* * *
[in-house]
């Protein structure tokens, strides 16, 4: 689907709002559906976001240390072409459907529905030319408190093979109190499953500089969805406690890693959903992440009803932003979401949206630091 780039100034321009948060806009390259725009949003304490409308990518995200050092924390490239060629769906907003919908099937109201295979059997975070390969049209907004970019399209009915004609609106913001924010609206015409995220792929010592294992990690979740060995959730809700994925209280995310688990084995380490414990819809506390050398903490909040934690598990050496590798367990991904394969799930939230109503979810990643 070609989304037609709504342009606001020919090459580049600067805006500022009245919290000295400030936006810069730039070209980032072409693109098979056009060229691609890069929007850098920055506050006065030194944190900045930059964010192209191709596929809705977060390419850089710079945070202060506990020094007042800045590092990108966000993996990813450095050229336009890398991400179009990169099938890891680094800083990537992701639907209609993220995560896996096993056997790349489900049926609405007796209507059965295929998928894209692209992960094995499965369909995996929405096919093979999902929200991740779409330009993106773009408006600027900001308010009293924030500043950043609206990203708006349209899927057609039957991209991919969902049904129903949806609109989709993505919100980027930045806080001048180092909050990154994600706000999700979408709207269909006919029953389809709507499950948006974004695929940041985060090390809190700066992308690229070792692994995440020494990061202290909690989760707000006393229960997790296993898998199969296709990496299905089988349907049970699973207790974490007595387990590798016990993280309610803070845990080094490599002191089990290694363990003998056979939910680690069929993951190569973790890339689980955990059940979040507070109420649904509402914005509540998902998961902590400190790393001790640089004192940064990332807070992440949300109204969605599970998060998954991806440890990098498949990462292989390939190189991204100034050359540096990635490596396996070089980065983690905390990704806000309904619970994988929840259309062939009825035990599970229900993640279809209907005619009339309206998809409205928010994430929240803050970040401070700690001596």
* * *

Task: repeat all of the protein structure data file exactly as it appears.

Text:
[in-house]
């Protein structure tokens, strides 16, 4: 689907709002559906976001240390072409459907529905030319408190093979109190499953500089969805406690890693959903992440009803932003979401949206630091 780039100034321009948060806009390259725009949003304490409308990518995200050092924390490239060629769906907003919908099937109201295979059997975070390969049209907004970019399209009915004609609106913001924010609206015409995220792929010592294992990690979740060995959730809700994925209280995310688990084995380490414990819809506390050398903490909040934690598990050496590798367990991904394969799930939230109503979810990643 070609989304037609709504342009606001020919090459580049600067805006500022009245919290000295400030936006810069730039070209980032072409693109098979056009060229691609890069929007850098920055506050006065030194944190900045930059964010192209191709596929809705977060390419850089710079945070202060506990020094007042800045590092990108966000993996990813450095050229336009890398991400179009990169099938890891680094800083990537992701639907209609993220995560896996096993056997790349489900049926609405007796209507059965295929998928894209692209992960094995499965369909995996929405096919093979999902929200991740779409330009993106773009408006600027900001308010009293924030500043950043609206990203708006349209899927057609039957991209991919969902049904129903949806609109989709993505919100980027930045806080001048180092909050990154994600706000999700979408709207269909006919029953389809709507499950948006974004695929940041985060090390809190700066992308690229070792692994995440020494990061202290909690989760707000006393229960997790296993898998199969296709990496299905089988349907049970699973207790974490007595387990590798016990993280309610803070845990080094490599002191089990290694363990003998056979939910680690069929993951190569973790890339689980955990059940979040507070109420649904509402914005509540998902998961902590400190790393001790640089004192940064990332807070992440949300109204969605599970998060998954991806440890990098498949990462292989390939190189991204100034050359540096990635490596396996070089980065983690905390990704806000309904619970994988929840259309062939009825035990599970229900993640279809209907005619009339309206998809409205928010994430929240803050970040401070700690001596």